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Jabil Inc.'s Environmental Technologies business unit achieved Responsible Recycling (R2) and Recycling Industry Operating Standard (RIOS) certifications for the company's electronics waste recycling and recovery facility located in Memphis, Tennessee.
"We've seen strong demand from our customers to add an electronics recycling capability that is both transparent and environmentally friendly," said Andy Priestley, Jabil's senior vice president of Global Business Units. "We hope to have additional facilities around the globe certified in 2018."
Jabil currently has over 100 locations on five continents. Jabil's Memphis location also recently achieved AAA certification from the National Association of Information Destruction.
Jabil is a product solutions company providing comprehensive electronics design, production and product management services to global electronics and technology companies. Offering complete product supply chain management from facilities in 29 countries, Jabil provides comprehensive, focused solutions to customers in a broad range of industries. Jabil common stock istraded on the New York Stock Exchange under the symbol, "JBL". For further info, visit jabil.com.
Nolan Johnson, I-Connect007
The message can’t be emphasized enough: Producing IC substrates overseas weakens America’s position and national security. In this frank discussion with Will Marsh, president of PCBAA, he talks about his efforts to educate government policymakers on the dire need to consider the entire microelectronics ecosystem. There’s power in numbers, Will says, and he sees the association’s efforts making a difference.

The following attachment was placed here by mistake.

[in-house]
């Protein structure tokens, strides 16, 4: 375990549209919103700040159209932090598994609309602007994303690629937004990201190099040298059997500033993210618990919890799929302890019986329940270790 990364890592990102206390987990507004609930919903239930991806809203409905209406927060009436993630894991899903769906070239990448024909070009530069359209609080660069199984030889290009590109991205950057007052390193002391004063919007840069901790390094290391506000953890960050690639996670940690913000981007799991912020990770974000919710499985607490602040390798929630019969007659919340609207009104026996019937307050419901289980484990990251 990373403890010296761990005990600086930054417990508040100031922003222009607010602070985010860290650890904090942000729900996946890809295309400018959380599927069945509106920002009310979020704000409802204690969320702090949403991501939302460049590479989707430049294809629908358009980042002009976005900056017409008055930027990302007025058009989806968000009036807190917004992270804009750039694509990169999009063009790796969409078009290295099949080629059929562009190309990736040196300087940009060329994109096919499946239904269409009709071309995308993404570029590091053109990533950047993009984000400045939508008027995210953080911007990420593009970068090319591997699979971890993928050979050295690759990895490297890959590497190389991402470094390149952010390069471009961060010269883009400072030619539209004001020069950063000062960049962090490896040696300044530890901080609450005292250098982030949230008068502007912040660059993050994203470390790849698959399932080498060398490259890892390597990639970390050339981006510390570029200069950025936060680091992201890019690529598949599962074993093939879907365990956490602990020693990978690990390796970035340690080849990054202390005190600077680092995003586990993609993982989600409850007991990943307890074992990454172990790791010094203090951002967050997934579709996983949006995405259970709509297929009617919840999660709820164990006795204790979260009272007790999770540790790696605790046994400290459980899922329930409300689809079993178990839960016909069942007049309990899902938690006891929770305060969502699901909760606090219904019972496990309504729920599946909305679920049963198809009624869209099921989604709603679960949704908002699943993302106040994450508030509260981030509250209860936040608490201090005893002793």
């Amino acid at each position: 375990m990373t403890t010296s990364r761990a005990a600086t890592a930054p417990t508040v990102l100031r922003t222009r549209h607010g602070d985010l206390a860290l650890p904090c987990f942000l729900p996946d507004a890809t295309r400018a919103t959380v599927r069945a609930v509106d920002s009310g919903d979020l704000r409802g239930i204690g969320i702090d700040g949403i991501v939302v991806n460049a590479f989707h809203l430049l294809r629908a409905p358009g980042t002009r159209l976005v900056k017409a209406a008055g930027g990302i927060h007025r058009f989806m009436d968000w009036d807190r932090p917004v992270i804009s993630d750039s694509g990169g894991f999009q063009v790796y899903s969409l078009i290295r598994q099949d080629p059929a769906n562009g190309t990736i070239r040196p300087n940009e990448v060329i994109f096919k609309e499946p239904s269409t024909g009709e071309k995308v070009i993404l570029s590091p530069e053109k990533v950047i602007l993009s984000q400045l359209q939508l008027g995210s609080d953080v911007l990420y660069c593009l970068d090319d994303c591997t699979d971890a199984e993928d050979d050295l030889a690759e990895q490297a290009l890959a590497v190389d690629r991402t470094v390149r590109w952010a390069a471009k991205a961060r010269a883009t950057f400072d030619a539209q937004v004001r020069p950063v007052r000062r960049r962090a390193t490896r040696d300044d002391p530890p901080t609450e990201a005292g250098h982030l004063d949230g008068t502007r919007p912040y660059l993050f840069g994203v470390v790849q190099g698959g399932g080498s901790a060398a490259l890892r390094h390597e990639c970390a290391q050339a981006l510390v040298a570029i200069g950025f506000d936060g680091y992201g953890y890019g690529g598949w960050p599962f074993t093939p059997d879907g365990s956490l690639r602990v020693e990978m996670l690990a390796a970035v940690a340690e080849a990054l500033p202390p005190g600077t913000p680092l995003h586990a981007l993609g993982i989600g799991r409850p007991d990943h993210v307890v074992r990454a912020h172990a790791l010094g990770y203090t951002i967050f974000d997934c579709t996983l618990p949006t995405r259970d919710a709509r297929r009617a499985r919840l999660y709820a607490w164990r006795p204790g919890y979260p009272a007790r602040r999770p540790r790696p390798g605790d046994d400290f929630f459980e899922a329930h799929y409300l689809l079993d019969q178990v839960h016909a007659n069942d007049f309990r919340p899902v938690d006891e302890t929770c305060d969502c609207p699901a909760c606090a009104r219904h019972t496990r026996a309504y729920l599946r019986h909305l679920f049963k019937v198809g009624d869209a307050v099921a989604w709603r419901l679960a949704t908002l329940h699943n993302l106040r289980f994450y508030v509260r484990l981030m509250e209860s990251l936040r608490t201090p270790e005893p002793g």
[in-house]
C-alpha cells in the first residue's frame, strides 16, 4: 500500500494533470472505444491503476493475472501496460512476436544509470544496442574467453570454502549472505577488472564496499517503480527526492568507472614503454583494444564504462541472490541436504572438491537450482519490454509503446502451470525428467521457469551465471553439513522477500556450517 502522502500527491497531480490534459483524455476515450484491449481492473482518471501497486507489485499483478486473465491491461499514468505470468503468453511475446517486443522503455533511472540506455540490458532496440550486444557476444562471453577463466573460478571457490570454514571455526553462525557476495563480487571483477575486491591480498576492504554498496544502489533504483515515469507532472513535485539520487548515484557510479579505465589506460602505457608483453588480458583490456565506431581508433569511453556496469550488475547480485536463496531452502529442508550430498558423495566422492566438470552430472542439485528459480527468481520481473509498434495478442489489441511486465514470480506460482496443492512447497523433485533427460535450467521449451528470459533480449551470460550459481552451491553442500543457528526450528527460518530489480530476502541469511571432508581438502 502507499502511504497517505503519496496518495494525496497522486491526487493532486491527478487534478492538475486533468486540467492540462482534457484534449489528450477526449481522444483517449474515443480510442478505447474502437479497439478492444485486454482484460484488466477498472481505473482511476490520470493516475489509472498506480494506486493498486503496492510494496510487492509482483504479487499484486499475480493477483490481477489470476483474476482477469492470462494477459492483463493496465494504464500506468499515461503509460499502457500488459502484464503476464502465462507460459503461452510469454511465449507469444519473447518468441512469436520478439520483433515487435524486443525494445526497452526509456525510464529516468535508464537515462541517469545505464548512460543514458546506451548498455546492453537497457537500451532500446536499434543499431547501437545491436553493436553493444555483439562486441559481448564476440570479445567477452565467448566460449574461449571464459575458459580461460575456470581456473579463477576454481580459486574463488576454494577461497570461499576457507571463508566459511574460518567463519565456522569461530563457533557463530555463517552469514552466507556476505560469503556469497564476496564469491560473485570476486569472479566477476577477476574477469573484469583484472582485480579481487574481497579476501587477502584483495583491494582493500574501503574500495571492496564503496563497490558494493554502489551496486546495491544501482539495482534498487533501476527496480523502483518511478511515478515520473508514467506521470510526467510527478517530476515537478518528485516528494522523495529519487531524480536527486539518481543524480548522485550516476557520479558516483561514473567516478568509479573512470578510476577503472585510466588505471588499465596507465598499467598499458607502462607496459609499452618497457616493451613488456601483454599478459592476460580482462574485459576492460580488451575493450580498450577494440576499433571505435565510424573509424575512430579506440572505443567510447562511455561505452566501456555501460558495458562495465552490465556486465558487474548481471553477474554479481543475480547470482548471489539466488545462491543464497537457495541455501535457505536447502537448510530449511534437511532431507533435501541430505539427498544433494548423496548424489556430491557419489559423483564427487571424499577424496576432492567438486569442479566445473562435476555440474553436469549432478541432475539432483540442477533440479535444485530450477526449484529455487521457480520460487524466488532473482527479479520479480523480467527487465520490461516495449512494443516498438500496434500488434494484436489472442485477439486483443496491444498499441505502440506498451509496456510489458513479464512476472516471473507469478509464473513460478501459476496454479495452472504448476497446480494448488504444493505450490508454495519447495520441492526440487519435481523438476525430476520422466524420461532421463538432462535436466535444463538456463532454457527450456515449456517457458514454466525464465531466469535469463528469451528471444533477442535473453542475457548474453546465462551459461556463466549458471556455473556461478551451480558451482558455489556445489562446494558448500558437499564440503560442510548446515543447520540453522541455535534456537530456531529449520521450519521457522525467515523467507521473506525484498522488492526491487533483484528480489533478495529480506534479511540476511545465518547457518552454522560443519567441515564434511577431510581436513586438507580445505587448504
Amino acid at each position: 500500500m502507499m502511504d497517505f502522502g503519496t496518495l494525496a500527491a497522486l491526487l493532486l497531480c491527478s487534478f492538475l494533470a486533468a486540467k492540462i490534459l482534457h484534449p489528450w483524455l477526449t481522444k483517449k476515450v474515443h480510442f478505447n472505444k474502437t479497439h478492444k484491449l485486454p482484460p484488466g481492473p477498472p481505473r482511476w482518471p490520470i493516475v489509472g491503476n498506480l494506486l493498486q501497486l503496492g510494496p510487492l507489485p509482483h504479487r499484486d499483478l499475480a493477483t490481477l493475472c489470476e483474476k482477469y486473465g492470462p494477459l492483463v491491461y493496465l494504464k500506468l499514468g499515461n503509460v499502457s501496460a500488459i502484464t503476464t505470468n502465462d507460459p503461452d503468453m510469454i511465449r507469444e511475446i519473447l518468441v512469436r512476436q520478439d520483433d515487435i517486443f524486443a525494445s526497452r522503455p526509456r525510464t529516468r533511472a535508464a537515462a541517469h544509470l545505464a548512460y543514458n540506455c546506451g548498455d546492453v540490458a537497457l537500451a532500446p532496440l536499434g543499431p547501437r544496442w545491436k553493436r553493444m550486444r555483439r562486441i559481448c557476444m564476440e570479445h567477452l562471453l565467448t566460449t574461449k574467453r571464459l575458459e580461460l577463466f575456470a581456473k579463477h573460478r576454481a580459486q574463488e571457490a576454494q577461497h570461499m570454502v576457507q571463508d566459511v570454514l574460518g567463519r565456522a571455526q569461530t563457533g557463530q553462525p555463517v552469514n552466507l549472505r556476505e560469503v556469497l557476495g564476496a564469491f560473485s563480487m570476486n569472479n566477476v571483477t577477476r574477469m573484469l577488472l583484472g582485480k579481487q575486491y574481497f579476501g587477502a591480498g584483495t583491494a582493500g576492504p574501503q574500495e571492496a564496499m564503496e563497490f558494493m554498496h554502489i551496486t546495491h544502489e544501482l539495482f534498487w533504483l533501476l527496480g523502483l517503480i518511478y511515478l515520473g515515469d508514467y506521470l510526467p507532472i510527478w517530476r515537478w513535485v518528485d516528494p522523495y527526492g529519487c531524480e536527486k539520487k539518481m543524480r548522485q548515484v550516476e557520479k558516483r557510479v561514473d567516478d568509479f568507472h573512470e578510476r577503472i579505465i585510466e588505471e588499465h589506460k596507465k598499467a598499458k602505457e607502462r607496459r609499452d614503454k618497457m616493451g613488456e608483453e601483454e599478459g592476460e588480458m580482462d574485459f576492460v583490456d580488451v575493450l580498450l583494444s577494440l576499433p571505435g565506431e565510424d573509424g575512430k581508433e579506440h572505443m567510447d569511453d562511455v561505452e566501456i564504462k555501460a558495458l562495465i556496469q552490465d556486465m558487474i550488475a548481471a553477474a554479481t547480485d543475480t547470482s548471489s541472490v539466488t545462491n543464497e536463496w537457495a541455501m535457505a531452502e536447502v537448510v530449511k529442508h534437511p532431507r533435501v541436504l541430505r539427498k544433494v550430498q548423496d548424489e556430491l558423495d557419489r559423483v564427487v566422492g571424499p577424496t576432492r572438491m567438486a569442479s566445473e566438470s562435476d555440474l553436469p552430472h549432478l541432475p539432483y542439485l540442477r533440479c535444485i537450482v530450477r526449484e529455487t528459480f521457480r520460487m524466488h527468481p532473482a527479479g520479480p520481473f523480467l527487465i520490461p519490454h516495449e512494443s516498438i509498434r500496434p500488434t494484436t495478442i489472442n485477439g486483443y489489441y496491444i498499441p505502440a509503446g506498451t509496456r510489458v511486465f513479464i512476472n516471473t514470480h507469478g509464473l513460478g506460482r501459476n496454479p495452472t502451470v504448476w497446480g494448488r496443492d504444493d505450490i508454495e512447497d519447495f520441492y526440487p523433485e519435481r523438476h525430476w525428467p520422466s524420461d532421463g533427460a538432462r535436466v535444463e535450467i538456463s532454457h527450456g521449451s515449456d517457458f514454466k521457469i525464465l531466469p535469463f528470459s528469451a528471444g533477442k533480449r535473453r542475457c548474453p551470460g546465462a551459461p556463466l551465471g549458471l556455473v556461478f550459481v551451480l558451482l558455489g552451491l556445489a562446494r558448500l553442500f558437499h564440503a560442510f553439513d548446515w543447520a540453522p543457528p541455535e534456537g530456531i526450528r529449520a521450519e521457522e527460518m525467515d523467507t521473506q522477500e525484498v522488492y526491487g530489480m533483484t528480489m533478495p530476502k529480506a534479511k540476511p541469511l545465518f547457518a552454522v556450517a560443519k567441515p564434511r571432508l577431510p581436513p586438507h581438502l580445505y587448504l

Art Wall, NextFlex
The recent approval of the CHIPS Act has reignited the U.S. semiconductor industry and shone a spotlight on the intricacies involved in chip manufacturing. As new technological innovations—such as 5G, IoT, AI, automotive and high-performance computing—come to market, they’re pushing chip manufacturing and integration capabilities. They demand more performance which leads to added complexity in an already extremely complicated process. All this requires a fundamental shift in the way that semiconductors are manufactured and integrated.
Dr. Ronald C. Lasky, Indium Corp.
It may be difficult to see any bright spots in the current and recent economic situation. We have all experienced the devastation of the pandemic, supply chain issues, and most recently, inflation. However, as a senior technologist for an international materials supplier (Indium Corporation) and a professor of engineering at an Ivy League research university (Dartmouth College), I offer these four silver linings for those of us in the electronics industry.